The recent Jesse Ventura defamation trial illustrates how a few key pieces of evidence can determine the outcome in a jury trial.
In the case, Ventura alleged that former Navy Seal, Chris Kyle, lied about an incident in which he claimed he punched Ventura in his New York Times Bestseller, American Sniper, the Autobiography of the Most Lethal Sniper in U.S. Military History.  In a chapter entitled “Punching Out Scruff Face,” Kyle wrote that, after exchanging words with Ventura on an evening in 2006, “I laid him out.”  During the trial, a number of witnesses offered conflicting testimony about the event.  The jury initially could not reach a unanimous decision.  After the parties agreed to a less-than-unanimous verdict, however, the jury returned an 8-2 verdict in Ventura’s favor and awarded him $1.8 million in damages.
In an article in the Star Tribune, an unnamed juror described some of the evidence that resulted in the verdict.  One of those pieces of evidence was a chart prepared by Kyle’s attorneys, which summarized the testimony of 11 witnesses who each testified that they saw part, but not all, of the alleged altercation.  The chart was intended to corroborate Kyle’s account of the altercation, but the juror said that it was hard to believe that no one saw all of the alleged event.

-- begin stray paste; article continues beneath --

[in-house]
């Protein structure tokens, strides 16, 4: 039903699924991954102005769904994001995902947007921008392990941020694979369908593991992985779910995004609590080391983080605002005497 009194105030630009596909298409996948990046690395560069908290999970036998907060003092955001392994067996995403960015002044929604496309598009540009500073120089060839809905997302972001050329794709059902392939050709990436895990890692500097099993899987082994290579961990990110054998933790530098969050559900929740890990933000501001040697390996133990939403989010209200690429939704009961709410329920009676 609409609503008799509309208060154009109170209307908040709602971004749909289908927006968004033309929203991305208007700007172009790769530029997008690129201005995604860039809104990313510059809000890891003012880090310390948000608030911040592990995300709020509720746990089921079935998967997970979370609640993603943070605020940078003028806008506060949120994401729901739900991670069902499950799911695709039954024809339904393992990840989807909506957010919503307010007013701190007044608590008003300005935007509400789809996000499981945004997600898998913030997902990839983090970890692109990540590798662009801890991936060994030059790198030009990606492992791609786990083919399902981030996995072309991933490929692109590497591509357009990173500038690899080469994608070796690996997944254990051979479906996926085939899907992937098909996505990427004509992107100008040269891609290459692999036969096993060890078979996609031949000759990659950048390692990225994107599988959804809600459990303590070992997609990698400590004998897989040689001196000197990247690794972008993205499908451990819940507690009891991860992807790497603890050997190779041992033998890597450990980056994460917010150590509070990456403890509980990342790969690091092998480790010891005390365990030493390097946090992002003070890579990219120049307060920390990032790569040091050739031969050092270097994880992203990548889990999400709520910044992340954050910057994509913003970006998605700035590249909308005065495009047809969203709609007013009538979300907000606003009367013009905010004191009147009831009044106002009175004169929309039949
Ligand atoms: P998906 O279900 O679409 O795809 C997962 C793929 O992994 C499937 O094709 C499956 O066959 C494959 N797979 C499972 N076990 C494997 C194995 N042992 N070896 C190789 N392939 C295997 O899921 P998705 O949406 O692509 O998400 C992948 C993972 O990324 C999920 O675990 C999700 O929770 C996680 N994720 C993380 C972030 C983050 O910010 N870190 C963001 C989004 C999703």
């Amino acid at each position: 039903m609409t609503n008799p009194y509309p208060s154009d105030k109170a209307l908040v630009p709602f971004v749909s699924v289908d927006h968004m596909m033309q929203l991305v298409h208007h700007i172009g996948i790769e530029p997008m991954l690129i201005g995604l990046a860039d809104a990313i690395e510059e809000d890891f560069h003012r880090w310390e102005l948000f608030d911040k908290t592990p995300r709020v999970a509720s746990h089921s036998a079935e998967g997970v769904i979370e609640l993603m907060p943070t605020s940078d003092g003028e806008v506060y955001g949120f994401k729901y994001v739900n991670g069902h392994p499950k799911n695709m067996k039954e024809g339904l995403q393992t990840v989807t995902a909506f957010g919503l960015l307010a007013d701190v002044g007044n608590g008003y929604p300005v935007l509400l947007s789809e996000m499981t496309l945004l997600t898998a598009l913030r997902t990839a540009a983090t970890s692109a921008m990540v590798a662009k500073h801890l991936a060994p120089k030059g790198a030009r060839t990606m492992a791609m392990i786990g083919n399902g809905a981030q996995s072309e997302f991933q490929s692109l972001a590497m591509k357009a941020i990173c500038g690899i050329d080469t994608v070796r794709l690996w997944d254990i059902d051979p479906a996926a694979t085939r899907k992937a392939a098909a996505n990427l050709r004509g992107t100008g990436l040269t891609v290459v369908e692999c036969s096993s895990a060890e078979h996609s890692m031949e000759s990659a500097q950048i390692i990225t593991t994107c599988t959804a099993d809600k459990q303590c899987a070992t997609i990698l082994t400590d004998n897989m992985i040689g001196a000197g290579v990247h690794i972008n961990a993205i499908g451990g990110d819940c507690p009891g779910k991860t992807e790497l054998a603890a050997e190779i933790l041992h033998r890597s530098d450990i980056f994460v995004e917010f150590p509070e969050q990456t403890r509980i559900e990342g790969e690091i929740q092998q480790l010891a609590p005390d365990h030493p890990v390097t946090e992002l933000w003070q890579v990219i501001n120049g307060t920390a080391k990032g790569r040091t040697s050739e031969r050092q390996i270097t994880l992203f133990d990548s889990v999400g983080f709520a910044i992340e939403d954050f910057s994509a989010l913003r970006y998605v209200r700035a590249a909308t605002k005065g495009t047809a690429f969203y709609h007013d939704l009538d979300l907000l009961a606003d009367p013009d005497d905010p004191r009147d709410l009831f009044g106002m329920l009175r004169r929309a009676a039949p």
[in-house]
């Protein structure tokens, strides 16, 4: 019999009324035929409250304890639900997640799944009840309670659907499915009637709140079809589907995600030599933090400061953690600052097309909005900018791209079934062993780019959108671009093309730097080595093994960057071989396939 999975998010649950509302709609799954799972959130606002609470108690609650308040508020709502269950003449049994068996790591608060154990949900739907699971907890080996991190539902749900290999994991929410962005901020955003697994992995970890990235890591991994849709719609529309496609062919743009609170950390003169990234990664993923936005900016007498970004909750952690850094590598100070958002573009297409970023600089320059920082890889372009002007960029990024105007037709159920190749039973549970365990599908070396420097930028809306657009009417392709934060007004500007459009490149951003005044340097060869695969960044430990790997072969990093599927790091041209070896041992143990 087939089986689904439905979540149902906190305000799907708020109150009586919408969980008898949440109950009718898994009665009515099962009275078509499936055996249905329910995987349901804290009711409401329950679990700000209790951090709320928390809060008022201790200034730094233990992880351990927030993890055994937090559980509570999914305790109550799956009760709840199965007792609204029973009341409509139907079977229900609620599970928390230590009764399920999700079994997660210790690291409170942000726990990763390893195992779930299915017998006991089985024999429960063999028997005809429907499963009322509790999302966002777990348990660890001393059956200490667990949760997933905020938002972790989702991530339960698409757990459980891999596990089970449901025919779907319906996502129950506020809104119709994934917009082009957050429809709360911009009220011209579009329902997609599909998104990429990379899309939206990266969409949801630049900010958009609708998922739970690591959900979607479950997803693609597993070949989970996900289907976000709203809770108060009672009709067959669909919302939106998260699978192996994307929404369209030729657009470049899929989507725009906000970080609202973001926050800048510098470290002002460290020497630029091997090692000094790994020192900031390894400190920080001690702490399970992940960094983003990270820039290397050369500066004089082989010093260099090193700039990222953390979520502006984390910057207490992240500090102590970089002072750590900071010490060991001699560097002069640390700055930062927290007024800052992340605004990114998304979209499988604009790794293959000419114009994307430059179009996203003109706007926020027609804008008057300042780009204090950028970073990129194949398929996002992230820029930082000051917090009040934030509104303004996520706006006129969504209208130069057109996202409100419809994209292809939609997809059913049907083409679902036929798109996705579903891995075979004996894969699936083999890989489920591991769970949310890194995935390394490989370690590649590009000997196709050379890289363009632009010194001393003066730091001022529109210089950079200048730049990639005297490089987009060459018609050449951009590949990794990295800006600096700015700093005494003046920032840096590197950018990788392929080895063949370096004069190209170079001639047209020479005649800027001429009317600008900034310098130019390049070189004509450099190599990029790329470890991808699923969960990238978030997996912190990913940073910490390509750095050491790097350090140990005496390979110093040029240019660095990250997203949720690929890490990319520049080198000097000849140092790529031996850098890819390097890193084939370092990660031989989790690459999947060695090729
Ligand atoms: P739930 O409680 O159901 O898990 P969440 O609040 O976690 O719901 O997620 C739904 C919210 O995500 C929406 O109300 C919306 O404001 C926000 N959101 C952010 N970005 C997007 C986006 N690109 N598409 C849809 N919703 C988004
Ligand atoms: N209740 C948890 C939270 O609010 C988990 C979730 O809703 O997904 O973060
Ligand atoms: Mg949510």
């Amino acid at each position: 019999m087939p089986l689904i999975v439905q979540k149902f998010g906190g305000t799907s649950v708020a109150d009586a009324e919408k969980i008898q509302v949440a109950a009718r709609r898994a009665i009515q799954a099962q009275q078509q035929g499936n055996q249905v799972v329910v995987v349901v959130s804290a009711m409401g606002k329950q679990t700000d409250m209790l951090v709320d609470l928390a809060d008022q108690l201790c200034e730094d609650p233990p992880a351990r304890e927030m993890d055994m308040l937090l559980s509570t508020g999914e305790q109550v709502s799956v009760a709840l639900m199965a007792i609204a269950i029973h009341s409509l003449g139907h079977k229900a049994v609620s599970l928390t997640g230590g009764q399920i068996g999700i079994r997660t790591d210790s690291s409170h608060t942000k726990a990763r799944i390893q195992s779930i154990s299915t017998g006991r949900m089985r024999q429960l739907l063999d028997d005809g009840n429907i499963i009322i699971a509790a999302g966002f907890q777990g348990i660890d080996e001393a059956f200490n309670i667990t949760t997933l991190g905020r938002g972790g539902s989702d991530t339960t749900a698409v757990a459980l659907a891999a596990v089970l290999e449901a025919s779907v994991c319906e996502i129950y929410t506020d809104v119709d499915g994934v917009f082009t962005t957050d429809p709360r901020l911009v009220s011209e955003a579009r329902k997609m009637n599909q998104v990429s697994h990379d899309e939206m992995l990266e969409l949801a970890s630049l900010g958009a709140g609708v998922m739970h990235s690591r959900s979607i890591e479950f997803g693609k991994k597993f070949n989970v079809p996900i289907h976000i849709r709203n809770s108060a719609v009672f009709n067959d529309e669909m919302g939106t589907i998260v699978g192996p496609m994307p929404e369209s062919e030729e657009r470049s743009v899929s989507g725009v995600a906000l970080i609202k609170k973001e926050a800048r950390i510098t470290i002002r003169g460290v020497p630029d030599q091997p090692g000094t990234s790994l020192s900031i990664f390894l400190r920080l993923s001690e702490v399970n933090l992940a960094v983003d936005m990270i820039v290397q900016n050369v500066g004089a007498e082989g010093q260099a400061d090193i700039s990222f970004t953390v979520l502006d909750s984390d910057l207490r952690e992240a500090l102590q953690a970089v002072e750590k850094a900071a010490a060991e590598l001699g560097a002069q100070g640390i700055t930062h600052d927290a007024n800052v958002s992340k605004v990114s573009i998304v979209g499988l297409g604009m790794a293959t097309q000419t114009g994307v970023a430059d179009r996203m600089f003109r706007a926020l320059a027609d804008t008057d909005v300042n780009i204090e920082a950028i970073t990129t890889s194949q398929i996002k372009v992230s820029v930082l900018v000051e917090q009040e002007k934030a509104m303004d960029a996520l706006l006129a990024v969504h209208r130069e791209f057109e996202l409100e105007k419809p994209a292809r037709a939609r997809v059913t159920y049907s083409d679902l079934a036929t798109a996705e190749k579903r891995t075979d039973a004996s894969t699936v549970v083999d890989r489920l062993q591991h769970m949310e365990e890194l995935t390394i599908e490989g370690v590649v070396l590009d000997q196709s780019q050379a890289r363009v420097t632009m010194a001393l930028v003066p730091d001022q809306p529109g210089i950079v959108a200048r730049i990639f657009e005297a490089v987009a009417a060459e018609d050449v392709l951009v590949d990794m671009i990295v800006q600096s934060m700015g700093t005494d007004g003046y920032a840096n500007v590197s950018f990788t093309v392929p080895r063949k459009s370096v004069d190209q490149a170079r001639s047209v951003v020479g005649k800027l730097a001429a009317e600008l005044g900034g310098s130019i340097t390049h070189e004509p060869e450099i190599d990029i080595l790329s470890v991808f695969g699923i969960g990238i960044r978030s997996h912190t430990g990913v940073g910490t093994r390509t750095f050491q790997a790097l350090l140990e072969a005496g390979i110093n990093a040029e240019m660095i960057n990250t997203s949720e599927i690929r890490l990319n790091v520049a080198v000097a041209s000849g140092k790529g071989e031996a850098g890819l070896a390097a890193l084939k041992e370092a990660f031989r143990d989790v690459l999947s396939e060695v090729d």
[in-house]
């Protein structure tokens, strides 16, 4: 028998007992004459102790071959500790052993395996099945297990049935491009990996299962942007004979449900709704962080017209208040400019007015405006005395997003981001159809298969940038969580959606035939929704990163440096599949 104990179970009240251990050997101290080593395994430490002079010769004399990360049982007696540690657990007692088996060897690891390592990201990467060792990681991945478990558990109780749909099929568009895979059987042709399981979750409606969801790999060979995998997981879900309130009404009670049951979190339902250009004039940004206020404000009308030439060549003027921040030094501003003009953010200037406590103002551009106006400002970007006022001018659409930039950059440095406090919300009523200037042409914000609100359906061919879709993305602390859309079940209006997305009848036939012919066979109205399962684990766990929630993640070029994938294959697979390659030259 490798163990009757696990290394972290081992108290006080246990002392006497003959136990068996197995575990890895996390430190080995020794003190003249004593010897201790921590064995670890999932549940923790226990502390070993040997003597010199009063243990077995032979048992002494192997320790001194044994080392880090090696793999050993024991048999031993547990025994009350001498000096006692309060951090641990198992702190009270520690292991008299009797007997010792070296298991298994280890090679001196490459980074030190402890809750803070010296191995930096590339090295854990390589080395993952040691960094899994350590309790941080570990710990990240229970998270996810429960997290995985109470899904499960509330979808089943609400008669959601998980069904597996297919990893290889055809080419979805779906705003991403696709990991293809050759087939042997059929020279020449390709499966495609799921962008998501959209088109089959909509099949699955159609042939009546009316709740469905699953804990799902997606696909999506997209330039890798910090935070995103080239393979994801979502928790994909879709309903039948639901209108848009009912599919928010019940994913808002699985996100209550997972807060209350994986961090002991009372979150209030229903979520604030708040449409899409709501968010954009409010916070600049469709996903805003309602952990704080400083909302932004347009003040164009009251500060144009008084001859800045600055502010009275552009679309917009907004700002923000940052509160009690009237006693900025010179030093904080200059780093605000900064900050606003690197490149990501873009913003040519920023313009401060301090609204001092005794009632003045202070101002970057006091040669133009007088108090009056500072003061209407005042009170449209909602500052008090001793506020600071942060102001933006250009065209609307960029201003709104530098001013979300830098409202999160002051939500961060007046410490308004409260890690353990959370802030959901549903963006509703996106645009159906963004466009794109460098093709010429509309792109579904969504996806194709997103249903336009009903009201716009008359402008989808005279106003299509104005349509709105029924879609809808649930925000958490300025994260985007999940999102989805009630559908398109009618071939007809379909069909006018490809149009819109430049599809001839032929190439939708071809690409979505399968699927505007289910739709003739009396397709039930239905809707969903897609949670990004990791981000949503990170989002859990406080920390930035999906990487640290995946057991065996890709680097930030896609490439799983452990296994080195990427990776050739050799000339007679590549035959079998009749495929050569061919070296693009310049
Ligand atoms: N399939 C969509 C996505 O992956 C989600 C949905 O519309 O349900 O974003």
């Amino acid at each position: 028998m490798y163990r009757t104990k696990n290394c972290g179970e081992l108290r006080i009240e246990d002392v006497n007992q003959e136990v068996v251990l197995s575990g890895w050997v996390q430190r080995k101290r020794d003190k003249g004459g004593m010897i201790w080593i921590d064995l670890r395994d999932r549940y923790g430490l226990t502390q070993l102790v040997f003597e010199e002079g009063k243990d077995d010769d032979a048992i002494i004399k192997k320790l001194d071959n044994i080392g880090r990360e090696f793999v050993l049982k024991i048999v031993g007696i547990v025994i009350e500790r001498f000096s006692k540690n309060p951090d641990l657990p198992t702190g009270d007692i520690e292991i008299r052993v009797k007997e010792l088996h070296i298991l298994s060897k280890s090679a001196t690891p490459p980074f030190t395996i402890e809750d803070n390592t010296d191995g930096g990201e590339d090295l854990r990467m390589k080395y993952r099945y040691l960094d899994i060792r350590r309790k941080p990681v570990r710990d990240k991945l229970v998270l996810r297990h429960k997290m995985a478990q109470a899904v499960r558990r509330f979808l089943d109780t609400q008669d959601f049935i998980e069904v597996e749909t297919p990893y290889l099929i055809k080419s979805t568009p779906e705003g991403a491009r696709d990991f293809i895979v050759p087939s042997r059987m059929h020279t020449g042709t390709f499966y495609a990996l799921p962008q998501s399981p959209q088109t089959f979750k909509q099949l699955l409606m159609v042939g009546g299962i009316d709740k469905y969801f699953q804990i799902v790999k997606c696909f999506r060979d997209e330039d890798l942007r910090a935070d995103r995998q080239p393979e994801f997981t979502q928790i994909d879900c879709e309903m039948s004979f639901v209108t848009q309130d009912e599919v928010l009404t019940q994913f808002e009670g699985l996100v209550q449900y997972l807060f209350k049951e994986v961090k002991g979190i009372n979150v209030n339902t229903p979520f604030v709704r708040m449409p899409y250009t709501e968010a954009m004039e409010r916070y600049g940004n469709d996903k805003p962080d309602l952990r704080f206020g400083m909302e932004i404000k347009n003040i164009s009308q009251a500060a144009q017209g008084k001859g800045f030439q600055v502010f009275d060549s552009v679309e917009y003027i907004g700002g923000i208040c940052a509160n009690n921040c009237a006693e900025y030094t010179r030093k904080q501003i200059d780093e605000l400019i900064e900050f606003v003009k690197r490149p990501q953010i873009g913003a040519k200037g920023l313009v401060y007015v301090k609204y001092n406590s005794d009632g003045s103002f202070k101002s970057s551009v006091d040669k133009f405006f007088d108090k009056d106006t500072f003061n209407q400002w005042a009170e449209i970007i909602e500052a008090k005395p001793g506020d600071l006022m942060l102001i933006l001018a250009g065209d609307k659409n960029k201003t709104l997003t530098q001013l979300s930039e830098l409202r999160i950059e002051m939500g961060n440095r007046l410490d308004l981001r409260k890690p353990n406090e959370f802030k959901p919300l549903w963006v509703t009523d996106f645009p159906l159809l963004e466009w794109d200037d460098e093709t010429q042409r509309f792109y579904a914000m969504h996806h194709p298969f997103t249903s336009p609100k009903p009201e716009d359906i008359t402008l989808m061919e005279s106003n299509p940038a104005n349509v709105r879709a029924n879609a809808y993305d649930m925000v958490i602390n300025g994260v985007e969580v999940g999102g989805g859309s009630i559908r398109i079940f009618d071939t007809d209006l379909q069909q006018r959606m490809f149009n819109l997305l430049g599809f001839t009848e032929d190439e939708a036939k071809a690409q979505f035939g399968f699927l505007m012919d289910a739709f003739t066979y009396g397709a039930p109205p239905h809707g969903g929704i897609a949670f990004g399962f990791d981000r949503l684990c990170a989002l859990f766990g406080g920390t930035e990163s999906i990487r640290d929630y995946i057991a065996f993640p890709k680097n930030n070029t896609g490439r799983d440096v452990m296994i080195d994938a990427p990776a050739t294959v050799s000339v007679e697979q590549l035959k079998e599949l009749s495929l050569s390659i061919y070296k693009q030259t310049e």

The juror also reported that it was significant that the photos taken of Ventura in the days following the event did not show any bruises on Ventura’s face.  The juror explained that Kyle was over 6 feet tall and weighed more than 200 pounds, so a punch from him would likely leave a mark or a bruise.
Finally, the juror reported that it was significant that Kyle did not use Ventura’s real name in the book and, instead, referred to him as “Scruff Face.”  The juror thought that if the story was true, there would be no reason not to use Ventura’s real name.
Takeaway:  In cases with lots of conflicting evidence, a few pieces of evidence may tip the scales in one direction.  To improve the chances of success, it’s important for trial attorneys to present a thorough case with lots of supporting details.